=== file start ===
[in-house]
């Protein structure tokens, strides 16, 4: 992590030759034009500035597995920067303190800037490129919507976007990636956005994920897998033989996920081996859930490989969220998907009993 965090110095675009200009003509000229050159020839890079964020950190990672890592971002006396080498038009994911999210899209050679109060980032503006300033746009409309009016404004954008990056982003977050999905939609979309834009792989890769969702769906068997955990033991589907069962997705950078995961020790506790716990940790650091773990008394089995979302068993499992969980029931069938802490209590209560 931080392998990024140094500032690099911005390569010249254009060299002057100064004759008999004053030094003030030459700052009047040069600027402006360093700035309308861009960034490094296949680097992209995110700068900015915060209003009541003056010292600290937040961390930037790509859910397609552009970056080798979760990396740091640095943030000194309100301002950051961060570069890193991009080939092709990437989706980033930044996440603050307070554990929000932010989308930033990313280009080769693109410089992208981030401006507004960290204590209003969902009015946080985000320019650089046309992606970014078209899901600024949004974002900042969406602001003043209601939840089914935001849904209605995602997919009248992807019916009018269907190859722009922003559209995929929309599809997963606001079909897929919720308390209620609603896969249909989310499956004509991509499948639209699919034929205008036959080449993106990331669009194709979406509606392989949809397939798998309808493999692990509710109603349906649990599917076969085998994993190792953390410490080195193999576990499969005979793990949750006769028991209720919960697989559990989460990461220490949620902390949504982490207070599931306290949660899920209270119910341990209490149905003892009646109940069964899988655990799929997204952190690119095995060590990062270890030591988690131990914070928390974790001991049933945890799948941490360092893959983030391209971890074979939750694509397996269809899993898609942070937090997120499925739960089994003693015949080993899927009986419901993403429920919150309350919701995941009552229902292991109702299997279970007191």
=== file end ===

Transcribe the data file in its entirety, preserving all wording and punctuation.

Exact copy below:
[in-house]
């Protein structure tokens, strides 16, 4: 992590030759034009500035597995920067303190800037490129919507976007990636956005994920897998033989996920081996859930490989969220998907009993 965090110095675009200009003509000229050159020839890079964020950190990672890592971002006396080498038009994911999210899209050679109060980032503006300033746009409309009016404004954008990056982003977050999905939609979309834009792989890769969702769906068997955990033991589907069962997705950078995961020790506790716990940790650091773990008394089995979302068993499992969980029931069938802490209590209560 931080392998990024140094500032690099911005390569010249254009060299002057100064004759008999004053030094003030030459700052009047040069600027402006360093700035309308861009960034490094296949680097992209995110700068900015915060209003009541003056010292600290937040961390930037790509859910397609552009970056080798979760990396740091640095943030000194309100301002950051961060570069890193991009080939092709990437989706980033930044996440603050307070554990929000932010989308930033990313280009080769693109410089992208981030401006507004960290204590209003969902009015946080985000320019650089046309992606970014078209899901600024949004974002900042969406602001003043209601939840089914935001849904209605995602997919009248992807019916009018269907190859722009922003559209995929929309599809997963606001079909897929919720308390209620609603896969249909989310499956004509991509499948639209699919034929205008036959080449993106990331669009194709979406509606392989949809397939798998309808493999692990509710109603349906649990599917076969085998994993190792953390410490080195193999576990499969005979793990949750006769028991209720919960697989559990989460990461220490949620902390949504982490207070599931306290949660899920209270119910341990209490149905003892009646109940069964899988655990799929997204952190690119095995060590990062270890030591988690131990914070928390974790001991049933945890799948941490360092893959983030391209971890074979939750694509397996269809899993898609942070937090997120499925739960089994003693015949080993899927009986419901993403429920919150309350919701995941009552229902292991109702299997279970007191």